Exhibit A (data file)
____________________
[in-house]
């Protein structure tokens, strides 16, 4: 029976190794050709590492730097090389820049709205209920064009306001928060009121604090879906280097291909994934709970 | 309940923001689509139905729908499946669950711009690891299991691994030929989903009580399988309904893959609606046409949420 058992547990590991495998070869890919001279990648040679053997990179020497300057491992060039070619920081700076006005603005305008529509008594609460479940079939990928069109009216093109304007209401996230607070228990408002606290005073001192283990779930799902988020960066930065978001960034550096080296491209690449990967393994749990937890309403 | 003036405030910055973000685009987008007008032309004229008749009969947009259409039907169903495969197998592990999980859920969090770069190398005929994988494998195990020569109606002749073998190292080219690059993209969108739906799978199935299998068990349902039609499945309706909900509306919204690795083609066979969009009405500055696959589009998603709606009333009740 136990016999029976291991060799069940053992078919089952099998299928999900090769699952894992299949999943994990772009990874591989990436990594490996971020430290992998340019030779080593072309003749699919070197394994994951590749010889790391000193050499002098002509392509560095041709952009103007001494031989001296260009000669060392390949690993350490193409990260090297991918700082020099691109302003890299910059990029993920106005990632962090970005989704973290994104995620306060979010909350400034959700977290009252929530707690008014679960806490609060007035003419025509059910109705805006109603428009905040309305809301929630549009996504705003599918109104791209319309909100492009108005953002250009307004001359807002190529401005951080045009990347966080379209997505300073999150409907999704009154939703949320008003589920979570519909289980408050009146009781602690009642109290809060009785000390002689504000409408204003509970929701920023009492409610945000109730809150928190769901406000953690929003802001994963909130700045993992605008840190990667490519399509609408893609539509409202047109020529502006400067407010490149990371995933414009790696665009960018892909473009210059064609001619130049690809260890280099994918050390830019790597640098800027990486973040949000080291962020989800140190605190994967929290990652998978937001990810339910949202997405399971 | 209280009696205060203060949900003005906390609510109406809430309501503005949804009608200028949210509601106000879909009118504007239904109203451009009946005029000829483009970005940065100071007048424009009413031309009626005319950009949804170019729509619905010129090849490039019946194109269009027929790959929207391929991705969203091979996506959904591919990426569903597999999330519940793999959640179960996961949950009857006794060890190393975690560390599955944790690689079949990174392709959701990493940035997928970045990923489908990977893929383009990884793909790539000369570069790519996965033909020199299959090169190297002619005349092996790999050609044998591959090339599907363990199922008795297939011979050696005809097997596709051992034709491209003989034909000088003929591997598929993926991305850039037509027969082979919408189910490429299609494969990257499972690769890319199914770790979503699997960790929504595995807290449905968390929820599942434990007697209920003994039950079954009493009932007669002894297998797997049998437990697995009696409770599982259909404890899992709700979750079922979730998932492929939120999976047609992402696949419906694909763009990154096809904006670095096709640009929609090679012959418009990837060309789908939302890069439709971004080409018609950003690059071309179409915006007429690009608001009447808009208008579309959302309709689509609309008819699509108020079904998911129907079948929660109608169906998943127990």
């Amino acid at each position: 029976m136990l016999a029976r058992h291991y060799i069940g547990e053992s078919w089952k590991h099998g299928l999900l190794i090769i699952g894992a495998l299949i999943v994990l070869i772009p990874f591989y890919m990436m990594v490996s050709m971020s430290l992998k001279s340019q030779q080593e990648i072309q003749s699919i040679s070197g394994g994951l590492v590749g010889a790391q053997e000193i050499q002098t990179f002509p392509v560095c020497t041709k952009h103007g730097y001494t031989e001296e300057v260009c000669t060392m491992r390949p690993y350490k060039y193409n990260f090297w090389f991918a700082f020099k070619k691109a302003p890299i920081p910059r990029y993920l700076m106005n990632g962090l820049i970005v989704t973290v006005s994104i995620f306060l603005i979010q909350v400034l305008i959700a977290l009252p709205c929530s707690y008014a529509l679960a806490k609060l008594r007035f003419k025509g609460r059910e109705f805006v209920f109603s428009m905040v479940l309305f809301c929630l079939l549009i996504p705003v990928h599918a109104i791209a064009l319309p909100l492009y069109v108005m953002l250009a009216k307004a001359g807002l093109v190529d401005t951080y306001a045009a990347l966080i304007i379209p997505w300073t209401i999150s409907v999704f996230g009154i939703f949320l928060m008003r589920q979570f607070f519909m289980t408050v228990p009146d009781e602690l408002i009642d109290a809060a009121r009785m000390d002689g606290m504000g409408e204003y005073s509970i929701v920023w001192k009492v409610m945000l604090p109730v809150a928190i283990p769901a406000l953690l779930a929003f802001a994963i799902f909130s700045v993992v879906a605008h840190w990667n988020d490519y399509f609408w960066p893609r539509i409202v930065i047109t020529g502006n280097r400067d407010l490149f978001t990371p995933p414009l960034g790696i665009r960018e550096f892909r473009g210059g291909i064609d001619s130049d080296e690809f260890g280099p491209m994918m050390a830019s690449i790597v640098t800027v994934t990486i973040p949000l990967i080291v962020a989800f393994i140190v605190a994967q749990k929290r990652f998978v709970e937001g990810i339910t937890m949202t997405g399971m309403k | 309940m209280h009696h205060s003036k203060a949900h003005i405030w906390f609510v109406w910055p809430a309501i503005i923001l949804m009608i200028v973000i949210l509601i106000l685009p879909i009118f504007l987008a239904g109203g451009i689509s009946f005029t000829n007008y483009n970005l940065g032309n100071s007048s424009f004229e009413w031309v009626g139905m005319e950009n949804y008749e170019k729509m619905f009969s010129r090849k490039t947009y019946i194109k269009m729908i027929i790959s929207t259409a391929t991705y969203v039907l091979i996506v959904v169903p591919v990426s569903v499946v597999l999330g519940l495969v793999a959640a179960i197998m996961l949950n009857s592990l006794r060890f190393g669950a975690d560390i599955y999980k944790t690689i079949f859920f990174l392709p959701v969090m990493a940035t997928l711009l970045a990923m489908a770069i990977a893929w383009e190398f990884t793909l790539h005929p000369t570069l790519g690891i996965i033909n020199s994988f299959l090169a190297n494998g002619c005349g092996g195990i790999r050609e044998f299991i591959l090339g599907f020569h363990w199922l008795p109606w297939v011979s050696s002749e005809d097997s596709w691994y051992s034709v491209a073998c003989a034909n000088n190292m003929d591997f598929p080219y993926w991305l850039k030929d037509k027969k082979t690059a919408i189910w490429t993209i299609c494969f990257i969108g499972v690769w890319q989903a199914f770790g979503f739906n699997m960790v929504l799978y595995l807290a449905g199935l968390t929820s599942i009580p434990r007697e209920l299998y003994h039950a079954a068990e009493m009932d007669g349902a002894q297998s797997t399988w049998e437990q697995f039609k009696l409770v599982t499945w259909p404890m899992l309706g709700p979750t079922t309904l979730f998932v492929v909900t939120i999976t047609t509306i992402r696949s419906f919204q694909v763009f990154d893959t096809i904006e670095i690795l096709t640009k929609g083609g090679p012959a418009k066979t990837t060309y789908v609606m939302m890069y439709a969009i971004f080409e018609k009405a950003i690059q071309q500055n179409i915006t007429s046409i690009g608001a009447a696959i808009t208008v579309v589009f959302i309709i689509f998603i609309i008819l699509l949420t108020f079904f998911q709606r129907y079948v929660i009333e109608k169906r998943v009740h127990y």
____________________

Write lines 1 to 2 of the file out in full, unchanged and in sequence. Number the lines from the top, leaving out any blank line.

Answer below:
[in-house]
């Protein structure tokens, strides 16, 4: 029976190794050709590492730097090389820049709205209920064009306001928060009121604090879906280097291909994934709970 | 309940923001689509139905729908499946669950711009690891299991691994030929989903009580399988309904893959609606046409949420 058992547990590991495998070869890919001279990648040679053997990179020497300057491992060039070619920081700076006005603005305008529509008594609460479940079939990928069109009216093109304007209401996230607070228990408002606290005073001192283990779930799902988020960066930065978001960034550096080296491209690449990967393994749990937890309403 | 003036405030910055973000685009987008007008032309004229008749009969947009259409039907169903495969197998592990999980859920969090770069190398005929994988494998195990020569109606002749073998190292080219690059993209969108739906799978199935299998068990349902039609499945309706909900509306919204690795083609066979969009009405500055696959589009998603709606009333009740 136990016999029976291991060799069940053992078919089952099998299928999900090769699952894992299949999943994990772009990874591989990436990594490996971020430290992998340019030779080593072309003749699919070197394994994951590749010889790391000193050499002098002509392509560095041709952009103007001494031989001296260009000669060392390949690993350490193409990260090297991918700082020099691109302003890299910059990029993920106005990632962090970005989704973290994104995620306060979010909350400034959700977290009252929530707690008014679960806490609060007035003419025509059910109705805006109603428009905040309305809301929630549009996504705003599918109104791209319309909100492009108005953002250009307004001359807002190529401005951080045009990347966080379209997505300073999150409907999704009154939703949320008003589920979570519909289980408050009146009781602690009642109290809060009785000390002689504000409408204003509970929701920023009492409610945000109730809150928190769901406000953690929003802001994963909130700045993992605008840190990667490519399509609408893609539509409202047109020529502006400067407010490149990371995933414009790696665009960018892909473009210059064609001619130049690809260890280099994918050390830019790597640098800027990486973040949000080291962020989800140190605190994967929290990652998978937001990810339910949202997405399971 | 209280009696205060203060949900003005906390609510109406809430309501503005949804009608200028949210509601106000879909009118504007239904109203451009009946005029000829483009970005940065100071007048424009009413031309009626005319950009949804170019729509619905010129090849490039019946194109269009027929790959929207391929991705969203091979996506959904591919990426569903597999999330519940793999959640179960996961949950009857006794060890190393975690560390599955944790690689079949990174392709959701990493940035997928970045990923489908990977893929383009990884793909790539000369570069790519996965033909020199299959090169190297002619005349092996790999050609044998591959090339599907363990199922008795297939011979050696005809097997596709051992034709491209003989034909000088003929591997598929993926991305850039037509027969082979919408189910490429299609494969990257499972690769890319199914770790979503699997960790929504595995807290449905968390929820599942434990007697209920003994039950079954009493009932007669002894297998797997049998437990697995009696409770599982259909404890899992709700979750079922979730998932492929939120999976047609992402696949419906694909763009990154096809904006670095096709640009929609090679012959418009990837060309789908939302890069439709971004080409018609950003690059071309179409915006007429690009608001009447808009208008579309959302309709689509609309008819699509108020079904998911129907079948929660109608169906998943127990």